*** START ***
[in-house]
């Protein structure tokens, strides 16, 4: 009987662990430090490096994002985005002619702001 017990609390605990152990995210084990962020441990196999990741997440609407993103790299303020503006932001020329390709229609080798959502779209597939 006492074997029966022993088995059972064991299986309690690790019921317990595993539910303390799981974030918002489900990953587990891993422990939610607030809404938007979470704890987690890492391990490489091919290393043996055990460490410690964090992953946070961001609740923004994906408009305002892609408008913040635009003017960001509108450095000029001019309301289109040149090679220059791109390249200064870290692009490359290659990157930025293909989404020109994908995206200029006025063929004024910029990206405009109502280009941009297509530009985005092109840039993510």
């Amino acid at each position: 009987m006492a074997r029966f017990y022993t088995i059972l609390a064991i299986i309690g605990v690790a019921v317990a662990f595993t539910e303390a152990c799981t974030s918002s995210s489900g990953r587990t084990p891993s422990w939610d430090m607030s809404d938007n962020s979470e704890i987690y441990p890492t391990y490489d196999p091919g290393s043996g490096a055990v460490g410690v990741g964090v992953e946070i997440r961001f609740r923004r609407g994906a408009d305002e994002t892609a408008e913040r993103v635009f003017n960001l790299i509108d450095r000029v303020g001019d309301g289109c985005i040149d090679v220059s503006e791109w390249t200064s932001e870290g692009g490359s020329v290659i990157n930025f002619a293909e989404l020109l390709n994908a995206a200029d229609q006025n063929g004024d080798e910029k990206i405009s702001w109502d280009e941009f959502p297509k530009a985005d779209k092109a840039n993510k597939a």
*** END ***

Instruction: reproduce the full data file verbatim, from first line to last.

[in-house]
């Protein structure tokens, strides 16, 4: 009987662990430090490096994002985005002619702001 017990609390605990152990995210084990962020441990196999990741997440609407993103790299303020503006932001020329390709229609080798959502779209597939 006492074997029966022993088995059972064991299986309690690790019921317990595993539910303390799981974030918002489900990953587990891993422990939610607030809404938007979470704890987690890492391990490489091919290393043996055990460490410690964090992953946070961001609740923004994906408009305002892609408008913040635009003017960001509108450095000029001019309301289109040149090679220059791109390249200064870290692009490359290659990157930025293909989404020109994908995206200029006025063929004024910029990206405009109502280009941009297509530009985005092109840039993510």
């Amino acid at each position: 009987m006492a074997r029966f017990y022993t088995i059972l609390a064991i299986i309690g605990v690790a019921v317990a662990f595993t539910e303390a152990c799981t974030s918002s995210s489900g990953r587990t084990p891993s422990w939610d430090m607030s809404d938007n962020s979470e704890i987690y441990p890492t391990y490489d196999p091919g290393s043996g490096a055990v460490g410690v990741g964090v992953e946070i997440r961001f609740r923004r609407g994906a408009d305002e994002t892609a408008e913040r993103v635009f003017n960001l790299i509108d450095r000029v303020g001019d309301g289109c985005i040149d090679v220059s503006e791109w390249t200064s932001e870290g692009g490359s020329v290659i990157n930025f002619a293909e989404l020109l390709n994908a995206a200029d229609q006025n063929g004024d080798e910029k990206i405009s702001w109502d280009e941009f959502p297509k530009a985005d779209k092109a840039n993510k597939a």